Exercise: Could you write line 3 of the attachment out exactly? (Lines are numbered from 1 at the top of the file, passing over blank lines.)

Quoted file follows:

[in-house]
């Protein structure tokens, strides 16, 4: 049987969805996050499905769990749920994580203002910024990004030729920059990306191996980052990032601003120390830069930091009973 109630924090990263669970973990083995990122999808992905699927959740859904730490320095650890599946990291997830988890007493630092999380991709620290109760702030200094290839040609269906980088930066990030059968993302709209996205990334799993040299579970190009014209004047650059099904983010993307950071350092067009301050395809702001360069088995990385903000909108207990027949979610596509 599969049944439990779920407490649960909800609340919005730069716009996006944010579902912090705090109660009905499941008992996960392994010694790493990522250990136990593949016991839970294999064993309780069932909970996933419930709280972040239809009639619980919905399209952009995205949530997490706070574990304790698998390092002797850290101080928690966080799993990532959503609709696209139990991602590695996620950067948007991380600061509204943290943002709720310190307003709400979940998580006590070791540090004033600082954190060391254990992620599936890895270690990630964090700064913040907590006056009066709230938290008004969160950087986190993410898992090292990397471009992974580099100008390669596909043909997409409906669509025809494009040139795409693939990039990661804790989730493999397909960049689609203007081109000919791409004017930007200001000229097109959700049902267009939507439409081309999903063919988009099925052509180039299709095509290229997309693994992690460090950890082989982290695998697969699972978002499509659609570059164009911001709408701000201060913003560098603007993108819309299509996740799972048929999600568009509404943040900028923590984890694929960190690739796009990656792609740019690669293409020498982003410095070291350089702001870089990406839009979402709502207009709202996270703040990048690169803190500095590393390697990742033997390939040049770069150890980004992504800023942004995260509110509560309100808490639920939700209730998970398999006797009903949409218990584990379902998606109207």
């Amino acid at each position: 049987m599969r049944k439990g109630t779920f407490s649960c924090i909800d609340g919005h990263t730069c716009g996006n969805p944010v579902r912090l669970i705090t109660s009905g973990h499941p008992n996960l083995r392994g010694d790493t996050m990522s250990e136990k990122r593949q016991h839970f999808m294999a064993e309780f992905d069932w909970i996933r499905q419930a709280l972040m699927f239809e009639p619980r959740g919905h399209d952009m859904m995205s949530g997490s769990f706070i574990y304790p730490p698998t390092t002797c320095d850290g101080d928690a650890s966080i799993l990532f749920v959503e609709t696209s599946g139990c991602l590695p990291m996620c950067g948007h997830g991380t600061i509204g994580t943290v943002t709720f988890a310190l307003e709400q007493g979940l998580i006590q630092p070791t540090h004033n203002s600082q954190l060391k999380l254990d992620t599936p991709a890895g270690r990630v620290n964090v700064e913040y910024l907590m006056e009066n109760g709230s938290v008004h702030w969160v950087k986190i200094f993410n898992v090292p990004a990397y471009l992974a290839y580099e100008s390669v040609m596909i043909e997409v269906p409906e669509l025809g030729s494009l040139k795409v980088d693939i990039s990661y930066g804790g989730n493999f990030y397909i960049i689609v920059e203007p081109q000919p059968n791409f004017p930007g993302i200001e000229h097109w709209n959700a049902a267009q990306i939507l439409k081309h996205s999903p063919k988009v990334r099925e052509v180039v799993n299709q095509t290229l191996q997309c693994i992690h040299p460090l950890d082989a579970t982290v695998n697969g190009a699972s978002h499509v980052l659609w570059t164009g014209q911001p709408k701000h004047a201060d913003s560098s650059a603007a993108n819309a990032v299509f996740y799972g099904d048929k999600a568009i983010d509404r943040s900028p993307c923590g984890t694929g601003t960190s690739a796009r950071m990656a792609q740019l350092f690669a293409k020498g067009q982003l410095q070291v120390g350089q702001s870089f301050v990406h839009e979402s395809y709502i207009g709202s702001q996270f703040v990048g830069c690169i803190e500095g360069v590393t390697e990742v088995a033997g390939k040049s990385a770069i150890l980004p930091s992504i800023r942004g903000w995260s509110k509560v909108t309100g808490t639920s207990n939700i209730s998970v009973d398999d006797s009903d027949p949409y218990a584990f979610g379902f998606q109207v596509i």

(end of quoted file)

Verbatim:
């Amino acid at each position: 049987m599969r049944k439990g109630t779920f407490s649960c924090i909800d609340g919005h990263t730069c716009g996006n969805p944010v579902r912090l669970i705090t109660s009905g973990h499941p008992n996960l083995r392994g010694d790493t996050m990522s250990e136990k990122r593949q016991h839970f999808m294999a064993e309780f992905d069932w909970i996933r499905q419930a709280l972040m699927f239809e009639p619980r959740g919905h399209d952009m859904m995205s949530g997490s769990f706070i574990y304790p730490p698998t390092t002797c320095d850290g101080d928690a650890s966080i799993l990532f749920v959503e609709t696209s599946g139990c991602l590695p990291m996620c950067g948007h997830g991380t600061i509204g994580t943290v943002t709720f988890a310190l307003e709400q007493g979940l998580i006590q630092p070791t540090h004033n203002s600082q954190l060391k999380l254990d992620t599936p991709a890895g270690r990630v620290n964090v700064e913040y910024l907590m006056e009066n109760g709230s938290v008004h702030w969160v950087k986190i200094f993410n898992v090292p990004a990397y471009l992974a290839y580099e100008s390669v040609m596909i043909e997409v269906p409906e669509l025809g030729s494009l040139k795409v980088d693939i990039s990661y930066g804790g989730n493999f990030y397909i960049i689609v920059e203007p081109q000919p059968n791409f004017p930007g993302i200001e000229h097109w709209n959700a049902a267009q990306i939507l439409k081309h996205s999903p063919k988009v990334r099925e052509v180039v799993n299709q095509t290229l191996q997309c693994i992690h040299p460090l950890d082989a579970t982290v695998n697969g190009a699972s978002h499509v980052l659609w570059t164009g014209q911001p709408k701000h004047a201060d913003s560098s650059a603007a993108n819309a990032v299509f996740y799972g099904d048929k999600a568009i983010d509404r943040s900028p993307c923590g984890t694929g601003t960190s690739a796009r950071m990656a792609q740019l350092f690669a293409k020498g067009q982003l410095q070291v120390g350089q702001s870089f301050v990406h839009e979402s395809y709502i207009g709202s702001q996270f703040v990048g830069c690169i803190e500095g360069v590393t390697e990742v088995a033997g390939k040049s990385a770069i150890l980004p930091s992504i800023r942004g903000w995260s509110k509560v909108t309100g808490t639920s207990n939700i209730s998970v009973d398999d006797s009903d027949p949409y218990a584990f979610g379902f998606q109207v596509i």